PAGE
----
The exhibition “…at least a provisional way to settle somewhere”
is the result of the New Curators programme, an initiative by DSS2016EU
in collaboration with Artium
and Montehermoso (Vitoria), Azkuna Zentroa
(Bilbao) and Tabakalera
(San Sebastian), supporting the training of new curators.
After passing through Azkuna Zentroa in Bilbao, the second part of the exhibition will go to the Monterhermoso Cultural Centre in Vitoria-Gasteiz
with the support of Artium, with new works and activities. The exhibition uses the metaphor of the garden as a place for provisional and multiple relationships and presents works by the following artists: Emilio Araúxo, Pedro Barateiro, Zigor Barayazarra, Josu Bilbao, Lúa Coderch, Janice Kerbel, Irene Kopelman, Louisa Martin, Amaia Molinet, Eriz Moreno, Enrique Radigales, Rodríguez-Méndez, Eulàlia Rovira & Adrian Schindler and Tina Vukasoviç.
They are a total of 14 works by renowned and new artists, most of which are being exhibiting for the first time in the Basque Country.
The exhibition includes two works produced specifically for the occasion, by artist Josu Bilbao from Bermeo and the Croatian Tina Vukasoviç
This exhibition thus completes those created by the new curators for the New Curators project. The first one took place from 14 December to 22 January in Azkuna Zentroa in Bilbao and the second will be held until 28 February in Montehermoso.
The garden appears here as a provisional contact area that invokes the difference: an exhibition as a garden, a place for provisional and multiple relationships. The works included in the exhibition offer multiple approaches to the idea of the garden:
For example, in the video by Lúa Coderch, which lends the exhibition its title, that which we protect – nature – is that which protects us. Exploring the habitability of the land is also what drives Amaia Molinet’s work. On the other hand, Louisa Martin invokes the multiplicity and the difference in her research into autism. And Irene Kopleman presents a series of drawings on mangroves, the liminal world between marine and land ecosystems.
Disappearance, ruin, love, death and care all converge in the garden, Like in the project by Rodríguez-Méndez in which the artist's mother makes suits to fit his father, which she later parcels up and sends to her son each month. Notions of care and disappearance are present in the work of the philosopher, poet, ethnologist and translator Emilio Araúxo, pointing to disappearing worlds such as that of the peasants. Zigor Barayazarra combines the care of organic life with what could be some ruins made of bread. Care and disappearance are also echoed in Tina Vukasoviç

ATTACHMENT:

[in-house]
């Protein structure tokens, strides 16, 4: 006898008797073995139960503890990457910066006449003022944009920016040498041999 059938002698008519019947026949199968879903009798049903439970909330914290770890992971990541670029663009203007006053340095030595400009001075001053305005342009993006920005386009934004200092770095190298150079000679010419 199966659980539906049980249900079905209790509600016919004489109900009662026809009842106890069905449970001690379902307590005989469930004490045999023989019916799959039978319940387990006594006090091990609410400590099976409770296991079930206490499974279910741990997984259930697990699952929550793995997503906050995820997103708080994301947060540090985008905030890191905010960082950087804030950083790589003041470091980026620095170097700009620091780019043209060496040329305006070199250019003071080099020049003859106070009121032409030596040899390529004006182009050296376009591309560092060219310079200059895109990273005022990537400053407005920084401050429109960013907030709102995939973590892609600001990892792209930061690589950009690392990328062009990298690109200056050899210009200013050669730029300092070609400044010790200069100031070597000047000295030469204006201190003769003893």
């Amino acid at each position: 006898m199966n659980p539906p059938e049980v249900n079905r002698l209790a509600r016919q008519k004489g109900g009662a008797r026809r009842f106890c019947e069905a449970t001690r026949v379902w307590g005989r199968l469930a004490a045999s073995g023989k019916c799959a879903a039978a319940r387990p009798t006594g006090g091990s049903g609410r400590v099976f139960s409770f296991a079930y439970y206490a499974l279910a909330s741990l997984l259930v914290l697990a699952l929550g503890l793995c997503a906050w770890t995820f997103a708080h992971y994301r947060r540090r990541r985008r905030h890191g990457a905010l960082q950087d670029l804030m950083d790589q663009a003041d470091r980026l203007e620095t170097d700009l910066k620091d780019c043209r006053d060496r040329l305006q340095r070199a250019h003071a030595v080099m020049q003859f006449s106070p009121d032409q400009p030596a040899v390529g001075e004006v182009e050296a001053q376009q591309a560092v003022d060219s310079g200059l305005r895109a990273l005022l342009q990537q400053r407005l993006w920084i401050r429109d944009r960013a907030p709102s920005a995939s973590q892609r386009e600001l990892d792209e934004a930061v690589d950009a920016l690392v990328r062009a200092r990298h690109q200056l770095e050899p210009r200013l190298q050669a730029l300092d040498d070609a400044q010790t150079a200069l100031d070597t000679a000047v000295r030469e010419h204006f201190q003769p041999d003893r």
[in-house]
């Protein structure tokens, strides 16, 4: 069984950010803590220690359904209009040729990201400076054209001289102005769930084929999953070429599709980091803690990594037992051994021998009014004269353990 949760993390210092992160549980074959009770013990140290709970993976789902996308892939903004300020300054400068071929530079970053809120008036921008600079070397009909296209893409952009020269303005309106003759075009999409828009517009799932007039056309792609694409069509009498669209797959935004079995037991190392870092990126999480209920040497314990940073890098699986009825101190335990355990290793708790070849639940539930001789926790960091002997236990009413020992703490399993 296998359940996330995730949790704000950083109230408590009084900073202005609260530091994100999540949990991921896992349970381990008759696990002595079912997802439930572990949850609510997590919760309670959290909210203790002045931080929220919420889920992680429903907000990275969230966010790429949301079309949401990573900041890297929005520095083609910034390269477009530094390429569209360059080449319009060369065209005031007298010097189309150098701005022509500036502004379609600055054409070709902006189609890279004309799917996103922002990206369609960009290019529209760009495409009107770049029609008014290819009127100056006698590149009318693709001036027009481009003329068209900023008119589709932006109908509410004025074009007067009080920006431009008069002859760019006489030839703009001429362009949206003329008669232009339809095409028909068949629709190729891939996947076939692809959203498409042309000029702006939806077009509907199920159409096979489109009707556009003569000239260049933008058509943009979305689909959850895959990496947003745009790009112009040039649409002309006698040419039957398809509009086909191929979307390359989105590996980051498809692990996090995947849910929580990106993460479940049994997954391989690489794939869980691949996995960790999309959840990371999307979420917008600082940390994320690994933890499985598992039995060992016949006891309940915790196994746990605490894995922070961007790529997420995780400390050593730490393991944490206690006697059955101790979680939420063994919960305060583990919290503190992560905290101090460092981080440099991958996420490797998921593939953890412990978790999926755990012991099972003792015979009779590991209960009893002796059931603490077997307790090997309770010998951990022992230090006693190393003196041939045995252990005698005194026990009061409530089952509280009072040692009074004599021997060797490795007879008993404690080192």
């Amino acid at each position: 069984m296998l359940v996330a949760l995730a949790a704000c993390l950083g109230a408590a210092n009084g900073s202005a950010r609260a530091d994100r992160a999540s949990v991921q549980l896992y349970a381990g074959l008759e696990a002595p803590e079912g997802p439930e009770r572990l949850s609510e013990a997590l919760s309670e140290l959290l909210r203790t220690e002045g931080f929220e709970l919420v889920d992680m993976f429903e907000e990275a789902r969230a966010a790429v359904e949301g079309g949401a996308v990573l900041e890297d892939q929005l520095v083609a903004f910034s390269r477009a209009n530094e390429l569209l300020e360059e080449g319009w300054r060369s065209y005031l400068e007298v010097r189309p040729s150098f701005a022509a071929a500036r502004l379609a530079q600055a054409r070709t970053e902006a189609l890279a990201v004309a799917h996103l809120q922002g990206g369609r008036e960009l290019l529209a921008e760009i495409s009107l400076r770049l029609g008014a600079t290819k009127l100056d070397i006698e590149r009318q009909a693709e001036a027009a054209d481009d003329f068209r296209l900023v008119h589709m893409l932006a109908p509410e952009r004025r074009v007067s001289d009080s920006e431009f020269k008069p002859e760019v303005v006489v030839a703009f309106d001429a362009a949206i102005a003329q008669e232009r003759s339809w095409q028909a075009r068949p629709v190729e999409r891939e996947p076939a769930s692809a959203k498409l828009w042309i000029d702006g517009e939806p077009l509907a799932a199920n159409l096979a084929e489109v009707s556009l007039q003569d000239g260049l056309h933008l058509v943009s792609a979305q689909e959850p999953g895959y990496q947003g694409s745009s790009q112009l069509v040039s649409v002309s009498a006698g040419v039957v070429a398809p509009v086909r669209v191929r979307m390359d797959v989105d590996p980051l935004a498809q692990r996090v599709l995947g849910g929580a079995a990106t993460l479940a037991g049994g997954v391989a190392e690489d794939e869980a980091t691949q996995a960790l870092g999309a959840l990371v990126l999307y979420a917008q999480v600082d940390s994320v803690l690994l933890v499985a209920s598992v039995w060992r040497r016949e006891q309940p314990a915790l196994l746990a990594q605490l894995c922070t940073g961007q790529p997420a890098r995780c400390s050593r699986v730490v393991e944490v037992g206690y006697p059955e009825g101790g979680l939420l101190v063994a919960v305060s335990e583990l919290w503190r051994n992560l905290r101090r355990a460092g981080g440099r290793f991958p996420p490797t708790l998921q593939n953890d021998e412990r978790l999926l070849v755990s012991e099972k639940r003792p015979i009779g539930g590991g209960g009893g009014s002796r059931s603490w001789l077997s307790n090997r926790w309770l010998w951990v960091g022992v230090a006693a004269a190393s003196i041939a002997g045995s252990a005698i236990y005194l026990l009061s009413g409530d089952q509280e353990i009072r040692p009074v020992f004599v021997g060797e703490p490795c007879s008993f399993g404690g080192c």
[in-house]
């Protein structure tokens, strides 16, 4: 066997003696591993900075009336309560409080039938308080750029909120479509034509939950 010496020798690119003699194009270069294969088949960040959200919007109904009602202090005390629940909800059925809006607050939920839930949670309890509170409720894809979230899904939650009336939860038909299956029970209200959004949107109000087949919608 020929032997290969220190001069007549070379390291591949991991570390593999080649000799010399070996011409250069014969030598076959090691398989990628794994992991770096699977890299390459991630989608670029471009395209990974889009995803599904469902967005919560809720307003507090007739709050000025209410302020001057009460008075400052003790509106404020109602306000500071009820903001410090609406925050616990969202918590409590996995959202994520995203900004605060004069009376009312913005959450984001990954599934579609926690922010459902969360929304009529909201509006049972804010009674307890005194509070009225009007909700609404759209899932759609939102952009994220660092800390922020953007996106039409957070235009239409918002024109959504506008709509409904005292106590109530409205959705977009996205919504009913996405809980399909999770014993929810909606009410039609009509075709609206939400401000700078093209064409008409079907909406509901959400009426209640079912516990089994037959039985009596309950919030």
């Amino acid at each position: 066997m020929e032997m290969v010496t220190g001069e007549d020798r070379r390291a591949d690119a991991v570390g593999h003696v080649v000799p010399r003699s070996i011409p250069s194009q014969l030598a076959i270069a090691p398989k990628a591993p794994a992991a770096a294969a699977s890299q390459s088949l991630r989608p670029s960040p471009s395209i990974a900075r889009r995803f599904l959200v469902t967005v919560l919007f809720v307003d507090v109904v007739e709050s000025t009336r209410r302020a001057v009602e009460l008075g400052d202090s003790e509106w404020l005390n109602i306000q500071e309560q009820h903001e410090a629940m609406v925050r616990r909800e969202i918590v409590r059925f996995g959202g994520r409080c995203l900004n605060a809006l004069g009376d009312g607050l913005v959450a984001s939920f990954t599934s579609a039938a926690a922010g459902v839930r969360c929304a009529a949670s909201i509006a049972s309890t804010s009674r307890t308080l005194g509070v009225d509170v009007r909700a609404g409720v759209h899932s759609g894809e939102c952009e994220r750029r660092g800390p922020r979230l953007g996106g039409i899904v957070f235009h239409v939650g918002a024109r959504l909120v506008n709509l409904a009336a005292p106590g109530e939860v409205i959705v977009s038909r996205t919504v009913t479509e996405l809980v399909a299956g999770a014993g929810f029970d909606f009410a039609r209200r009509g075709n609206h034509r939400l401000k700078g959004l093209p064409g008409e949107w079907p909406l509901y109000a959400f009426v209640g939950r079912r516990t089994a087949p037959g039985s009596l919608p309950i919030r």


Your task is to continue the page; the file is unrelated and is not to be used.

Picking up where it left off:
’s burial carpet made of flowers.
The potential for coexistence of the multitudes of the garden is not an idealised image of nature. Neither the perspective nor the landscape are innocent as Enrique Radigales’s slide show Archived Landscape reminds us. Or as does the film by Eulàlia Rovira and Adrian Schindler about the hills built by the feudal powers so that they could control an area of land. In Pedro Barateiro’s video, the felling of a palm tree and the sound of a protest against austerity – the juxtaposition of nature and culture – give form to the present time. Eriz Moreno crosses a German imperial motorway which is partially abandoned and covered over by nature.
Last of all, the wall intervention by Josu Bilbao, continuity and interval at the same time, appeals to an idea of the garden as an interruption. Similarly to Janice Kerbel, whose audio work floods and interrupts the space every afternoon.
The group of ten new curators taking part was chosen during an open call at the start of the year from among 70 candidates from around Europe. The project, which took the paradigms that associate the function of the curator with that of a translator as the starting point, has led to the “garden” as a poetic and organisational figure thanks to a series of on-site meetings and a collective work methodology focused on curatorial practice.
The new curators who have taken part in the project are Valerio del Baglivo, Ángel Calvo Ulloa, Irati Irulegi, Laura Díez, Leyre Goikoetxea, Natasha Kadin, Pilar Cruz, Iker Fidalgo, Sonia Fernández Pan and Juan Luis Toboso. They have worked under the coordination of Aimar Arriola and the advice of the two guest curators, Tamara Díaz Bringas and Sabel Gavaldón.
They have all participated in the laboratories carried out in the three Basque capital cities with methodologies to work collectively with the intention of overcoming the usual association between the function of the curator and that of the translator. A process that has resulted in the figure of the garden as a possible model to think about curatorial practice. The garden appears here as a provisional contact area that invokes the difference: an exhibition as a garden, a place for provisional and multiple relationships.